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Format: Paperback
Peege & I would probably never ever vote the same way, but he is one of the sharpest guys on the planet, and not afraid to toss barbs at his fellow conservatives when they deserve it. I own several of his books, but it's Holidays In Hell that I treasure.
The majority of these essays were published in Rolling Stone, and Revenge of the Euroweenies was the first of his essays that I read. That essay was so funny and so ... true ... that I found myself calling friends long distance to read passages to them. Soon thereafter, Holidays In Hell was published and I read it cover to cover with lightening speed, howling all the way. The thing about Peege is that he's not only witty and clever, but many of the essays are thought-provoking and insightful when you look past the funny surface.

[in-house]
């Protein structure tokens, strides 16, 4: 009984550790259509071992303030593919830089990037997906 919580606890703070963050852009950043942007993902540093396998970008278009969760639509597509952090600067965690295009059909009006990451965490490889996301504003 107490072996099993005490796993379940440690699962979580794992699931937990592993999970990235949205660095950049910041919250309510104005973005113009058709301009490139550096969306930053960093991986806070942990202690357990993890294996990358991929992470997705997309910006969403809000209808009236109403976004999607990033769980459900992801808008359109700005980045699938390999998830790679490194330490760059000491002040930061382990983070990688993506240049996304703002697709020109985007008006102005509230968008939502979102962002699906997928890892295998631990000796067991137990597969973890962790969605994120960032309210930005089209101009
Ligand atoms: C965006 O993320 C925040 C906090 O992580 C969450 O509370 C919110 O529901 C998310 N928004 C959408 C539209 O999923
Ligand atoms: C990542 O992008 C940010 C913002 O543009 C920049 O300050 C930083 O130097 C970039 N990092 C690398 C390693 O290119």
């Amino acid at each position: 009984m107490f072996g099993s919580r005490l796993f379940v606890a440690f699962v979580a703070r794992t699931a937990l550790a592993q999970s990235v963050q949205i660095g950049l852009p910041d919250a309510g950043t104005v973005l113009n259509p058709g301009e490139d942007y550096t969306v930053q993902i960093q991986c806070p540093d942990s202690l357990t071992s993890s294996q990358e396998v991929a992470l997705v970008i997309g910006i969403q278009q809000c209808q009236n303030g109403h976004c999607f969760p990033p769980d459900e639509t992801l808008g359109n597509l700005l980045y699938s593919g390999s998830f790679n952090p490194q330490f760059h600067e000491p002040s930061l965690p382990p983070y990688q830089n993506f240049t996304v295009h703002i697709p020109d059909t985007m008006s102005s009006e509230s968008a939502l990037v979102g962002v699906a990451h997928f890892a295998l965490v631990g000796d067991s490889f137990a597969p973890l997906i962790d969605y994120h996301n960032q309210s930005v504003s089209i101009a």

The next summer I spent 3 months in Guatemala with an archaeological expedition, and found that Peege was right on the money about so many things. (The essay on driving should be handed out to all Americans upon arrival in any 3rd world country.) I've given this book as a birthday or Christmas present to everyone I know who's been to a trouble spot. Even though it's over 10 years old, and political situations change, it's still a hoot.
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Format: Paperback Verified Purchase
Whee! If I were inclined to travel to any of the places the author has gone to; I hope I would have his matchless sense of humor. Humor is the only thing that would get me to venture into Libya, Mali or any other turbulent country. Common sense keeps me home with this very funny and friendly book.